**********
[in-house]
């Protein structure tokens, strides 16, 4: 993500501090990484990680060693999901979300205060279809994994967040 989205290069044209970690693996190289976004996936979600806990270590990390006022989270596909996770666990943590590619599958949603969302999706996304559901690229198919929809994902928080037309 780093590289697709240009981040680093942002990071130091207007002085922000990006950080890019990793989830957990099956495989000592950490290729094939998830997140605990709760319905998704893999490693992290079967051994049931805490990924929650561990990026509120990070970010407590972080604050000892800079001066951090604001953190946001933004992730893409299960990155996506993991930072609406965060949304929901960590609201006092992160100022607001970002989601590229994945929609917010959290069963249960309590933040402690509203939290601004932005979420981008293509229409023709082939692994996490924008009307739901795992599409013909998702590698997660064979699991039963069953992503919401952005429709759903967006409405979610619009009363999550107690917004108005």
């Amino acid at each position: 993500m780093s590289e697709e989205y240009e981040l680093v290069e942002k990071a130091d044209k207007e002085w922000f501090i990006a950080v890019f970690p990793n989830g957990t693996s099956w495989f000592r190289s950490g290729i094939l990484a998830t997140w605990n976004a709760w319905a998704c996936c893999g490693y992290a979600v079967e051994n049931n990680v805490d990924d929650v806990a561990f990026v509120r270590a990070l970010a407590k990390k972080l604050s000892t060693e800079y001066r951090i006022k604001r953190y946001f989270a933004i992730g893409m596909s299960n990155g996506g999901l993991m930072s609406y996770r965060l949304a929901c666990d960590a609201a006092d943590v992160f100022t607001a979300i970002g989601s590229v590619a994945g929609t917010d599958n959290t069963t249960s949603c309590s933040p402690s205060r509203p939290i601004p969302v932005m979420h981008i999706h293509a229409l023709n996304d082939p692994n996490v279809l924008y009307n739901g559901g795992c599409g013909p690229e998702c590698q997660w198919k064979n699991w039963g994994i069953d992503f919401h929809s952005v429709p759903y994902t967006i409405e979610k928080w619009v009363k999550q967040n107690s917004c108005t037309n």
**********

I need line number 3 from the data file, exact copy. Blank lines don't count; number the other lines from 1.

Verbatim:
């Amino acid at each position: 993500m780093s590289e697709e989205y240009e981040l680093v290069e942002k990071a130091d044209k207007e002085w922000f501090i990006a950080v890019f970690p990793n989830g957990t693996s099956w495989f000592r190289s950490g290729i094939l990484a998830t997140w605990n976004a709760w319905a998704c996936c893999g490693y992290a979600v079967e051994n049931n990680v805490d990924d929650v806990a561990f990026v509120r270590a990070l970010a407590k990390k972080l604050s000892t060693e800079y001066r951090i006022k604001r953190y946001f989270a933004i992730g893409m596909s299960n990155g996506g999901l993991m930072s609406y996770r965060l949304a929901c666990d960590a609201a006092d943590v992160f100022t607001a979300i970002g989601s590229v590619a994945g929609t917010d599958n959290t069963t249960s949603c309590s933040p402690s205060r509203p939290i601004p969302v932005m979420h981008i999706h293509a229409l023709n996304d082939p692994n996490v279809l924008y009307n739901g559901g795992c599409g013909p690229e998702c590698q997660w198919k064979n699991w039963g994994i069953d992503f919401h929809s952005v429709p759903y994902t967006i409405e979610k928080w619009v009363k999550q967040n107690s917004c108005t037309n």